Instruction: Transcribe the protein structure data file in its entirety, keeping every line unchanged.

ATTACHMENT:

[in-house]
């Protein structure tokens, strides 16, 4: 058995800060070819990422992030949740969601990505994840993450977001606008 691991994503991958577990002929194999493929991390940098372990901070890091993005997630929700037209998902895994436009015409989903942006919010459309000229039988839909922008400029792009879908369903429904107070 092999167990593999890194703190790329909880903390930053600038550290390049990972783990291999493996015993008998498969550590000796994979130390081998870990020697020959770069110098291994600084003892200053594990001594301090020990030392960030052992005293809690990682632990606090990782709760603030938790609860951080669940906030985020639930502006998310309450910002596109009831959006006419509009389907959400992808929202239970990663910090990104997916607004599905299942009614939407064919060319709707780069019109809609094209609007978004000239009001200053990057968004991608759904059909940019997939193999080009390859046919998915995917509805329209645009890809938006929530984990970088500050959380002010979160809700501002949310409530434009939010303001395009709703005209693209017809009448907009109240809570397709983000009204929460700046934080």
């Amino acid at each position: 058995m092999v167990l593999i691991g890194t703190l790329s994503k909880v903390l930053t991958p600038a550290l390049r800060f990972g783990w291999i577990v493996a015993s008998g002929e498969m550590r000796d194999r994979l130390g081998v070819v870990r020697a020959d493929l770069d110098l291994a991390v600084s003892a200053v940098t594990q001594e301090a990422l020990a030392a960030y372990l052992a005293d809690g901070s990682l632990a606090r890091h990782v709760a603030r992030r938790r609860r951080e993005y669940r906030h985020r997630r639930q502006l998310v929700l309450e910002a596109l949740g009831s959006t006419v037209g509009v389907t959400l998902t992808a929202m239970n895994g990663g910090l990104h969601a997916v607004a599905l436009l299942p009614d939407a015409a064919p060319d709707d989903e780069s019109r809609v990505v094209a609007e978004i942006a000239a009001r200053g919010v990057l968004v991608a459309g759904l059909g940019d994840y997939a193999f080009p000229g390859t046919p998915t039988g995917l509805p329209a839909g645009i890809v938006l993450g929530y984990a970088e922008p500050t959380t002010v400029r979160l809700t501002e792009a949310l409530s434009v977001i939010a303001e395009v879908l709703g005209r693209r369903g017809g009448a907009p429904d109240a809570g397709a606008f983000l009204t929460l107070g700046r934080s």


[in-house]
């Protein structure tokens, strides 16, 4: 058995800060070819990422992030949740969601990505994840993450977001606008 691991994503991958577990002929194999493929991390940098372990901070890091993005997630929700037209998902895994436009015409989903942006919010459309000229039988839909922008400029792009879908369903429904107070 092999167990593999890194703190790329909880903390930053600038550290390049990972783990291999493996015993008998498969550590000796994979130390081998870990020697020959770069110098291994600084003892200053594990001594301090020990030392960030052992005293809690990682632990606090990782709760603030938790609860951080669940906030985020639930502006998310309450910002596109009831959006006419509009389907959400992808929202239970990663910090990104997916607004599905299942009614939407064919060319709707780069019109809609094209609007978004000239009001200053990057968004991608759904059909940019997939193999080009390859046919998915995917509805329209645009890809938006929530984990970088500050959380002010979160809700501002949310409530434009939010303001395009709703005209693209017809009448907009109240809570397709983000009204929460700046934080």
């Amino acid at each position: 058995m092999v167990l593999i691991g890194t703190l790329s994503k909880v903390l930053t991958p600038a550290l390049r800060f990972g783990w291999i577990v493996a015993s008998g002929e498969m550590r000796d194999r994979l130390g081998v070819v870990r020697a020959d493929l770069d110098l291994a991390v600084s003892a200053v940098t594990q001594e301090a990422l020990a030392a960030y372990l052992a005293d809690g901070s990682l632990a606090r890091h990782v709760a603030r992030r938790r609860r951080e993005y669940r906030h985020r997630r639930q502006l998310v929700l309450e910002a596109l949740g009831s959006t006419v037209g509009v389907t959400l998902t992808a929202m239970n895994g990663g910090l990104h969601a997916v607004a599905l436009l299942p009614d939407a015409a064919p060319d709707d989903e780069s019109r809609v990505v094209a609007e978004i942006a000239a009001r200053g919010v990057l968004v991608a459309g759904l059909g940019d994840y997939a193999f080009p000229g390859t046919p998915t039988g995917l509805p329209a839909g645009i890809v938006l993450g929530y984990a970088e922008p500050t959380t002010v400029r979160l809700t501002e792009a949310l409530s434009v977001i939010a303001e395009v879908l709703g005209r693209r369903g017809g009448a907009p429904d109240a809570g397709a606008f983000l009204t929460l107070g700046r934080s």